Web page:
Monday, April 27, 2020

Come as you Are Party: the kid that couldn't do anything right

23 out of 25 of these fit strongly and one of them fits to a degree. 

Another thing that happened in my house growing up was a lack of privacy. My parents wouldn't allow me or my brother to close the doors to our bedrooms. 

When I was visiting my mother on Wednesday, she brought out a box she had found while cleaning. In it were a card that my great-aunt had sent me, some collector coins, dried flowers, and a still-sealed card that I had written to a person who died in 1980 who had touched my troubled life. I don't know what the card says inside (as I wrote it in 1980), but there was a message to the guy I wrote it for on the envelope. I think I intended to visit Australia someday (I live in the United States) and leave it at his grave, but that never happened.

My mother stood there gawping at my words on the envelope. I took it from her and put it back in the box. I said, "it's a memorial, and it's private."

My parents would always ask me for my thoughts and then tell me I was wrong. 

I started sinking into a depression after visiting my mother last Wednesday. She's always very invasive, always has been. Even when I was doing my insulin injection, I had gone to the living room to do it rather than doing it in the dining room right in front of everyone. She came into the living room and stood there staring at me, which made me uncomfortable as hell. It's not that I care that people know I use insulin, and it's not like anything more than a bit of my abdomen was exposed, but I still felt like I was being scrutinized. I almost sarcastically explained that I was holding an insulin pen, not a rig for shooting up heroin, but instead, I gave her a pointed look and said "I'm just doing my thing here. I'll be out in a minute."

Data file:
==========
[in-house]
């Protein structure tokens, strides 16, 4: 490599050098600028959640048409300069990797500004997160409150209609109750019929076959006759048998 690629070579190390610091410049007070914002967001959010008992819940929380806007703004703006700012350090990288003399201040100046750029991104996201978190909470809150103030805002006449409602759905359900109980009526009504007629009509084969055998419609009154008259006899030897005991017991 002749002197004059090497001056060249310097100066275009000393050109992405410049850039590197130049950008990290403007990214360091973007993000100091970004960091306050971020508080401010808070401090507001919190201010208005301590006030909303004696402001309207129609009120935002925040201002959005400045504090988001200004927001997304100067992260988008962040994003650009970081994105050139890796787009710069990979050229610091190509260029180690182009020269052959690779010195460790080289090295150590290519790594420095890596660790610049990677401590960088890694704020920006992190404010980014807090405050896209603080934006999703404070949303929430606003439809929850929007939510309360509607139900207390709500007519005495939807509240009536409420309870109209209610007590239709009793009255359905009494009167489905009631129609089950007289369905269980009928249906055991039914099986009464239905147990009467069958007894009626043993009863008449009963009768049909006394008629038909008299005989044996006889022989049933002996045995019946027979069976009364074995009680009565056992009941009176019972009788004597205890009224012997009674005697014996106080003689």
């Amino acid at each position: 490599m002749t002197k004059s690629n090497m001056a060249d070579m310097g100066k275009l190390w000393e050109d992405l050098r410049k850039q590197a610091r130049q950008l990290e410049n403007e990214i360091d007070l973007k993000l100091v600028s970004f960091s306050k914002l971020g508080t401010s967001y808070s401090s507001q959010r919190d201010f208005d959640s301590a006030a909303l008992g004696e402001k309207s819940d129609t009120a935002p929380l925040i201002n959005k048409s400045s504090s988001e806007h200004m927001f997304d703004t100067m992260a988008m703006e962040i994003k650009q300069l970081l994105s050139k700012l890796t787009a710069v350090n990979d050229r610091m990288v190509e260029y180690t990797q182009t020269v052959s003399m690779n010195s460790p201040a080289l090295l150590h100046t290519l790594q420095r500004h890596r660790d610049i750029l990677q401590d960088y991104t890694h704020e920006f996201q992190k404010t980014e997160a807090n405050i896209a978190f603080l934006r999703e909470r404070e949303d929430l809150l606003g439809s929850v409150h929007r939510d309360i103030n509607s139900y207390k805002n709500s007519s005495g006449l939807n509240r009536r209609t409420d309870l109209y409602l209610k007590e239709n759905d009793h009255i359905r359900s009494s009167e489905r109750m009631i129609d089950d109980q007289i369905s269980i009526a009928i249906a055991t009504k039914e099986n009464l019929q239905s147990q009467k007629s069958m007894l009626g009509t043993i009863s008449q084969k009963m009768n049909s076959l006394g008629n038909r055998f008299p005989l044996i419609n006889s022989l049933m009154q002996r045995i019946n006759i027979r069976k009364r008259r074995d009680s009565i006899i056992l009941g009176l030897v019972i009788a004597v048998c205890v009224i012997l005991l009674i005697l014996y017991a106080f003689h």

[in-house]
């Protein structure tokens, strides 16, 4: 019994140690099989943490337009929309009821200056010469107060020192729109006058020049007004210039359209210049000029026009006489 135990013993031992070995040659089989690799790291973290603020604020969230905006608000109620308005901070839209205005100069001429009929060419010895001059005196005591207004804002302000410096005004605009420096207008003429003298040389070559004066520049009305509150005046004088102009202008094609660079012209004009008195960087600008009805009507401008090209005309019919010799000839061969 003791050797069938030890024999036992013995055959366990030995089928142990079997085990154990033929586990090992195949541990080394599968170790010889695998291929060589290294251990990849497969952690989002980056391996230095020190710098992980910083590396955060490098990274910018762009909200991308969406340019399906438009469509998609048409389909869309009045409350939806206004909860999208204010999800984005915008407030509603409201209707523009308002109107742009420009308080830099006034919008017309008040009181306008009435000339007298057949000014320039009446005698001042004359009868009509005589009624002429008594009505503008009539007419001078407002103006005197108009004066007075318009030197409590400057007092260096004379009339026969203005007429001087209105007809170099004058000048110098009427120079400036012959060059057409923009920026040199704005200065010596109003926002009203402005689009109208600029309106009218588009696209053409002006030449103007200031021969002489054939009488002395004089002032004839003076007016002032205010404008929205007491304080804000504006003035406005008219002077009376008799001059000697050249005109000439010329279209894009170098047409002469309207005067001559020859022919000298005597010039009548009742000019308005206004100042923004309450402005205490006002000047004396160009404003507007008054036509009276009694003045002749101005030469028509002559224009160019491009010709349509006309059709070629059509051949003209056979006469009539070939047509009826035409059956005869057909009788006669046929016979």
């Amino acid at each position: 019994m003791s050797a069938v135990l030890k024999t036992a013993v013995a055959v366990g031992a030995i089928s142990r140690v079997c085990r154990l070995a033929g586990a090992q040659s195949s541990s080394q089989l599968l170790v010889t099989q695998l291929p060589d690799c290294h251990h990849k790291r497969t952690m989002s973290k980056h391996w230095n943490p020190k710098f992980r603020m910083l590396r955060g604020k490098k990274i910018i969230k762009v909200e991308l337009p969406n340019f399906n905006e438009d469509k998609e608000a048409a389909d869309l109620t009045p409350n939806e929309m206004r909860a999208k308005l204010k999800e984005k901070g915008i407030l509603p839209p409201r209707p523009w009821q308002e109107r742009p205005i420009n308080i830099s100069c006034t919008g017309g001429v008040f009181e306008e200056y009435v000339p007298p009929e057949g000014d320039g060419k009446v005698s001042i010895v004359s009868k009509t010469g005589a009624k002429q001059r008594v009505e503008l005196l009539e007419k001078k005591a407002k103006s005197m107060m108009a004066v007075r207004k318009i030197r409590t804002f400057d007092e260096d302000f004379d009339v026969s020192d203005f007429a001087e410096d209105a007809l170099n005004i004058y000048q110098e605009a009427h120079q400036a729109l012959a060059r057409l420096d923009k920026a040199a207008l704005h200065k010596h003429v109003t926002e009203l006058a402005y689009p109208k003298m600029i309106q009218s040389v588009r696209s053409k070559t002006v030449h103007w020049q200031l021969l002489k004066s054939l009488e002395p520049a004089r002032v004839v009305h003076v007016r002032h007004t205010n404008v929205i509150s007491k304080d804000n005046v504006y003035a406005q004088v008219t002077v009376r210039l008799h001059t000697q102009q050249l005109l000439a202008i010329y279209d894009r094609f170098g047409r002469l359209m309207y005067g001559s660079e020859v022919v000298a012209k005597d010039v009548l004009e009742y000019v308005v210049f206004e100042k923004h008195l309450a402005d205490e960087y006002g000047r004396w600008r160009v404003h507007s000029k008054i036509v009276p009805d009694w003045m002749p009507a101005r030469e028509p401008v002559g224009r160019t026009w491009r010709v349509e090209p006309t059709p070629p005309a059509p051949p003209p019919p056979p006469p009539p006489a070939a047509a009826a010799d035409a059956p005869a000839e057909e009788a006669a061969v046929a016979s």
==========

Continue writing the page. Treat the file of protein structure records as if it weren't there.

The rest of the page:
My parents always expressed disapproval of everything about me. Then they wondered why, as a middle-aged adult, I can still be crushed by the odious opinions of strangers on the Internet and why I'm an abject failure of a human being.



  1. Sigh.
    Some of this is familiar. Too familiar.
    Privacy? Not a happening thing when I grew up. And wanting it was seen as a sign that I/we wanted to do 'bad' things.

    1. Exactly! My parents thought that if I wanted to close my door I must be getting high. Like they couldn't have smelled it if I lit up a joint, and like I couldn't have taken pills when I was in the bathroom? It boggles the mind.


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